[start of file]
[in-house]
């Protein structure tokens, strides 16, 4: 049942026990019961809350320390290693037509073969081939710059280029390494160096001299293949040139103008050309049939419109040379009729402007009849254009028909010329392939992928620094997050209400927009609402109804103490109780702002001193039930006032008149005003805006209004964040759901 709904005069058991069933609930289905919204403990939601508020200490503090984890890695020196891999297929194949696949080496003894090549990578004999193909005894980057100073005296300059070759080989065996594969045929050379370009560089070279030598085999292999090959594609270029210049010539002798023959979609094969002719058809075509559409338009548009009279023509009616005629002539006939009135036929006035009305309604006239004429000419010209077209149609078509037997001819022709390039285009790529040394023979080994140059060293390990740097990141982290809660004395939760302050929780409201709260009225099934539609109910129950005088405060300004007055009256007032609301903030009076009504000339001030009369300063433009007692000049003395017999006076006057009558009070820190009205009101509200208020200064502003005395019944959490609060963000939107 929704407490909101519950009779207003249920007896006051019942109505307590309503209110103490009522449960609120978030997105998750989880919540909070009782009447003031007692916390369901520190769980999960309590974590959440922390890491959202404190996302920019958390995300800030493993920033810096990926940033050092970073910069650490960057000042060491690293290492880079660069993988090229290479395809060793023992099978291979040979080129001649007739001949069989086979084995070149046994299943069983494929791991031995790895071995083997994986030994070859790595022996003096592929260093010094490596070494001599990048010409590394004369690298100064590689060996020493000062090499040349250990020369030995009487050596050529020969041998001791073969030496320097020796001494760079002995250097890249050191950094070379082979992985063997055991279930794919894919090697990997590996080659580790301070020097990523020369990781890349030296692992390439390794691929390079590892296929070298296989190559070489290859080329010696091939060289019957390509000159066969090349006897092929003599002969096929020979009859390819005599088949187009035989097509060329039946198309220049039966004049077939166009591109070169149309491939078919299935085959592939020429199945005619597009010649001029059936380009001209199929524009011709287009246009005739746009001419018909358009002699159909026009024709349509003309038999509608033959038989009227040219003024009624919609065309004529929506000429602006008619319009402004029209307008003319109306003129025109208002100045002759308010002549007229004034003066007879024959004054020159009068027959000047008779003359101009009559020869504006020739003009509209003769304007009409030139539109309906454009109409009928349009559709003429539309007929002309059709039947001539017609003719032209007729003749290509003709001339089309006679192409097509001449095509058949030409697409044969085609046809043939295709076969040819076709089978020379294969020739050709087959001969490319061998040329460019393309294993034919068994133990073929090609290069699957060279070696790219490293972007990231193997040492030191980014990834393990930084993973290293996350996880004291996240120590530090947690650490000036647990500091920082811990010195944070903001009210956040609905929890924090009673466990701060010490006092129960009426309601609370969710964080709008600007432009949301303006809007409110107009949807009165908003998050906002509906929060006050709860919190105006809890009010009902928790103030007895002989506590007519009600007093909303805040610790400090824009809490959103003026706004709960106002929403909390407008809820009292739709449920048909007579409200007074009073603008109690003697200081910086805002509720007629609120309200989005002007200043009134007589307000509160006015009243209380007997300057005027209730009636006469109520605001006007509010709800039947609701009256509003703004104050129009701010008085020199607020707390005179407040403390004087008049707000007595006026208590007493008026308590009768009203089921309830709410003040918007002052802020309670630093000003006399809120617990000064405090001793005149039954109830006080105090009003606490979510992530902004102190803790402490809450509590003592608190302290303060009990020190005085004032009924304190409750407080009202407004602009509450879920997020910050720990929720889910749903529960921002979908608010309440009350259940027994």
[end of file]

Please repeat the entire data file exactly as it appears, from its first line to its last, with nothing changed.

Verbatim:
[in-house]
């Protein structure tokens, strides 16, 4: 049942026990019961809350320390290693037509073969081939710059280029390494160096001299293949040139103008050309049939419109040379009729402007009849254009028909010329392939992928620094997050209400927009609402109804103490109780702002001193039930006032008149005003805006209004964040759901 709904005069058991069933609930289905919204403990939601508020200490503090984890890695020196891999297929194949696949080496003894090549990578004999193909005894980057100073005296300059070759080989065996594969045929050379370009560089070279030598085999292999090959594609270029210049010539002798023959979609094969002719058809075509559409338009548009009279023509009616005629002539006939009135036929006035009305309604006239004429000419010209077209149609078509037997001819022709390039285009790529040394023979080994140059060293390990740097990141982290809660004395939760302050929780409201709260009225099934539609109910129950005088405060300004007055009256007032609301903030009076009504000339001030009369300063433009007692000049003395017999006076006057009558009070820190009205009101509200208020200064502003005395019944959490609060963000939107 929704407490909101519950009779207003249920007896006051019942109505307590309503209110103490009522449960609120978030997105998750989880919540909070009782009447003031007692916390369901520190769980999960309590974590959440922390890491959202404190996302920019958390995300800030493993920033810096990926940033050092970073910069650490960057000042060491690293290492880079660069993988090229290479395809060793023992099978291979040979080129001649007739001949069989086979084995070149046994299943069983494929791991031995790895071995083997994986030994070859790595022996003096592929260093010094490596070494001599990048010409590394004369690298100064590689060996020493000062090499040349250990020369030995009487050596050529020969041998001791073969030496320097020796001494760079002995250097890249050191950094070379082979992985063997055991279930794919894919090697990997590996080659580790301070020097990523020369990781890349030296692992390439390794691929390079590892296929070298296989190559070489290859080329010696091939060289019957390509000159066969090349006897092929003599002969096929020979009859390819005599088949187009035989097509060329039946198309220049039966004049077939166009591109070169149309491939078919299935085959592939020429199945005619597009010649001029059936380009001209199929524009011709287009246009005739746009001419018909358009002699159909026009024709349509003309038999509608033959038989009227040219003024009624919609065309004529929506000429602006008619319009402004029209307008003319109306003129025109208002100045002759308010002549007229004034003066007879024959004054020159009068027959000047008779003359101009009559020869504006020739003009509209003769304007009409030139539109309906454009109409009928349009559709003429539309007929002309059709039947001539017609003719032209007729003749290509003709001339089309006679192409097509001449095509058949030409697409044969085609046809043939295709076969040819076709089978020379294969020739050709087959001969490319061998040329460019393309294993034919068994133990073929090609290069699957060279070696790219490293972007990231193997040492030191980014990834393990930084993973290293996350996880004291996240120590530090947690650490000036647990500091920082811990010195944070903001009210956040609905929890924090009673466990701060010490006092129960009426309601609370969710964080709008600007432009949301303006809007409110107009949807009165908003998050906002509906929060006050709860919190105006809890009010009902928790103030007895002989506590007519009600007093909303805040610790400090824009809490959103003026706004709960106002929403909390407008809820009292739709449920048909007579409200007074009073603008109690003697200081910086805002509720007629609120309200989005002007200043009134007589307000509160006015009243209380007997300057005027209730009636006469109520605001006007509010709800039947609701009256509003703004104050129009701010008085020199607020707390005179407040403390004087008049707000007595006026208590007493008026308590009768009203089921309830709410003040918007002052802020309670630093000003006399809120617990000064405090001793005149039954109830006080105090009003606490979510992530902004102190803790402490809450509590003592608190302290303060009990020190005085004032009924304190409750407080009202407004602009509450879920997020910050720990929720889910749903529960921002979908608010309440009350259940027994």